WASHINGTON, Oct. 6 (UPI) -- President Obama commuted the federal prison sentences of 102 inmates on Thursday, the latest in a historic move to cut the number of drug offenders in the federal prison system.
"The vast majority of today's grants were for individuals serving unduly harsh sentences for drug-related crimes under outdated sentencing laws," White House counsel Neil Eggleston said in a statement. "With today's grants, the President has commuted 774 sentences, more than the previous 11 presidents combined. With a total of 590 commutations this year, President Obama has now commuted the sentences of more individuals in one year than in any other single year in our nation's history."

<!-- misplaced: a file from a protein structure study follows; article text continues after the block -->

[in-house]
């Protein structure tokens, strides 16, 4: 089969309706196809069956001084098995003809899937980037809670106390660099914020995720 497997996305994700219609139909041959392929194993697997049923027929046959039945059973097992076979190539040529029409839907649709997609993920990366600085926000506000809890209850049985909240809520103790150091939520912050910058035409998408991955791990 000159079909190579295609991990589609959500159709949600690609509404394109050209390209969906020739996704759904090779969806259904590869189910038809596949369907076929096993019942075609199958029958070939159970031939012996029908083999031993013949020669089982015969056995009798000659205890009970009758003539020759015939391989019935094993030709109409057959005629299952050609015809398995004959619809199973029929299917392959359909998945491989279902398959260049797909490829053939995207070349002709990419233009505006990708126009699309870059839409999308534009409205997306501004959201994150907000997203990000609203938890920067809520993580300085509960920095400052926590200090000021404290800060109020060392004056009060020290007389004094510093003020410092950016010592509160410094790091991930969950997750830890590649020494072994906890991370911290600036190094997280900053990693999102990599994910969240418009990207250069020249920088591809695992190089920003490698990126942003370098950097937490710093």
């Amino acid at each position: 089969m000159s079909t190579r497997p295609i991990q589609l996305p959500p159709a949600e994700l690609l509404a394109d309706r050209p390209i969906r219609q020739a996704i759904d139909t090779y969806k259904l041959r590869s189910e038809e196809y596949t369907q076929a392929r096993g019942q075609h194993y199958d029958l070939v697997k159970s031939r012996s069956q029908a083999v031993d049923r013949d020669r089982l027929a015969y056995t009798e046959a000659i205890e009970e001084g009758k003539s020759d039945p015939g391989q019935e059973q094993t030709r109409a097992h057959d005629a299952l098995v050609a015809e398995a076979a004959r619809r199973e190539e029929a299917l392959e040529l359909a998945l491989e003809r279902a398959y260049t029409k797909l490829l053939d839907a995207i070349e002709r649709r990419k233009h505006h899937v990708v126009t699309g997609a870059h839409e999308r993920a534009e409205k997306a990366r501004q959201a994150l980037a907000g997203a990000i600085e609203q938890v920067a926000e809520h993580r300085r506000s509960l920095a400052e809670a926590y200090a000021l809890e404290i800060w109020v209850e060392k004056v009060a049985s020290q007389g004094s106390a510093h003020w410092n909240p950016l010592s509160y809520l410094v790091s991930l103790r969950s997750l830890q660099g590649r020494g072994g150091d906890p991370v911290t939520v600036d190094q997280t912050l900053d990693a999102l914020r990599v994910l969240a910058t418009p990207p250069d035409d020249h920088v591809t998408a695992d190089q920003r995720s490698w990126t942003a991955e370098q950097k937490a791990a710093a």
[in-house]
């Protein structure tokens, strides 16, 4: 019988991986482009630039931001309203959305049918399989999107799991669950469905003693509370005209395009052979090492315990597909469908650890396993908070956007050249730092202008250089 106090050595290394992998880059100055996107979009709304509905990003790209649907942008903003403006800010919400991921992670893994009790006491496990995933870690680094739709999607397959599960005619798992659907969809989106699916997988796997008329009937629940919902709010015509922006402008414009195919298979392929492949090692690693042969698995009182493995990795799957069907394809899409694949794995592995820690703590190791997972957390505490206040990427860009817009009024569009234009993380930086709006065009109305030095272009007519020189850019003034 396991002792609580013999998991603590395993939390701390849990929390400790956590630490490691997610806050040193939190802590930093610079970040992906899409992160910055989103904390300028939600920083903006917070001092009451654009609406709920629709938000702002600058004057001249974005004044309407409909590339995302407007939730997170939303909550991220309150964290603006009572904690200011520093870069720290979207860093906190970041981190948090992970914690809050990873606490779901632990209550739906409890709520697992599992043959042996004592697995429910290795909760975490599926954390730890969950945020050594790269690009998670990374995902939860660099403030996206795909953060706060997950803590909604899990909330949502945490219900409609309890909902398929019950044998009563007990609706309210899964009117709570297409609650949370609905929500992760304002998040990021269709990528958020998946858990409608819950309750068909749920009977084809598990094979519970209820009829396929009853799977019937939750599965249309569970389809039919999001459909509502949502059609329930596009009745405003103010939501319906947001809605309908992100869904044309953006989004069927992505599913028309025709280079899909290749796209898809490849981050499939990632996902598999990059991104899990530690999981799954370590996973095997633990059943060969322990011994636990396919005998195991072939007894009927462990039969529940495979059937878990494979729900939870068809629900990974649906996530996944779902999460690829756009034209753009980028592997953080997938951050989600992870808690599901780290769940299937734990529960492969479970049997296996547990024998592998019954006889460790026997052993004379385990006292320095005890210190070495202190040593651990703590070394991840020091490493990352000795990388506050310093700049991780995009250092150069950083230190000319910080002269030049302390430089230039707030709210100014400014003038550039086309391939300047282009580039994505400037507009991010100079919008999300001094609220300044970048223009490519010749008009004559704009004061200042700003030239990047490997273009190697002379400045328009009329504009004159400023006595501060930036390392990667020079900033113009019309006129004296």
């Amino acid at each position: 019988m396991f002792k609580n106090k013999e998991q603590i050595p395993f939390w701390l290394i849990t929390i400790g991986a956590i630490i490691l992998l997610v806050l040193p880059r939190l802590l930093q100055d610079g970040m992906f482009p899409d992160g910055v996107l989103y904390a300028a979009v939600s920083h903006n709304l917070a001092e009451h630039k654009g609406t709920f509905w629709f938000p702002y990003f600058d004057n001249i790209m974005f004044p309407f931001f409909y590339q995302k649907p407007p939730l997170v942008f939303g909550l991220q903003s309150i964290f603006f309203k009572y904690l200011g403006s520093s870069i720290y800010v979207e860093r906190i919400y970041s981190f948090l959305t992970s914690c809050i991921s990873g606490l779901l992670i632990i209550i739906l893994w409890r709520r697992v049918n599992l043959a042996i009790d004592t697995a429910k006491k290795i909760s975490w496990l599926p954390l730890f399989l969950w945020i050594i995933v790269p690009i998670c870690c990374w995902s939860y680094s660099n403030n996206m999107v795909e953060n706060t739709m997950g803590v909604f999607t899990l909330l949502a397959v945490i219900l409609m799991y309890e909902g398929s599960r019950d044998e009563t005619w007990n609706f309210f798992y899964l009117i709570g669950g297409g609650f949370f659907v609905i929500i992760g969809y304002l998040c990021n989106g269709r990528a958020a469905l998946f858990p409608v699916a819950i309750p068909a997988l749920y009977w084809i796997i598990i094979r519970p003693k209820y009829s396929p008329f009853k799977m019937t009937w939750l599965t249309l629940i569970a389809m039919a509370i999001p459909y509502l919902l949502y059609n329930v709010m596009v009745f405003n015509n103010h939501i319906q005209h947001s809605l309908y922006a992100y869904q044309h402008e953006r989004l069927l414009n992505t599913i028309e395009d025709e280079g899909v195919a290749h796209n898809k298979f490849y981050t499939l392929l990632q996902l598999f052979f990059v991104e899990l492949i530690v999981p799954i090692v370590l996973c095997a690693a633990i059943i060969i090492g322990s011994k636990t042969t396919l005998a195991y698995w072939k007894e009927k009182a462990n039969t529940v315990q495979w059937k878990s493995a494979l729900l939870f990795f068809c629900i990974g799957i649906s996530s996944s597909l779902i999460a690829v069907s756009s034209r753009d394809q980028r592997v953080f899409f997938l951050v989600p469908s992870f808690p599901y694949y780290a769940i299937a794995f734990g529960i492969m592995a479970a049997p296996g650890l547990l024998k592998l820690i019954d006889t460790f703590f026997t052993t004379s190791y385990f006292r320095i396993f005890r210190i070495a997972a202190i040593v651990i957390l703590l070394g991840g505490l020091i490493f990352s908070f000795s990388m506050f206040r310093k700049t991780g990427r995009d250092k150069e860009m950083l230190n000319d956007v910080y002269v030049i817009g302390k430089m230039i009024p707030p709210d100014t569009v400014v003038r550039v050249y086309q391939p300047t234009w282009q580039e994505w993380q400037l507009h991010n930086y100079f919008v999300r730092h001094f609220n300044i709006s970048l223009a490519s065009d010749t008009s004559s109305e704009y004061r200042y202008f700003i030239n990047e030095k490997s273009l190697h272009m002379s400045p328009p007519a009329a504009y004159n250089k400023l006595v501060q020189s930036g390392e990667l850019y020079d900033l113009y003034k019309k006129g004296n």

Most of the commutations are known as "term" commutations, which only reduce the time an inmate will serve, not grant them an immediate release.
"The individualized nature of this relief highlights the need for bipartisan criminal justice reform legislation," Eggleston continued. "These include reforms that address the excessive mandatory minimum sentences that imprisoned many of the individuals receiving commutation today. Only the passage of legislation can achieve the broader reforms needed to ensure our federal sentencing system operates more fairly and effectively in the service of public safety."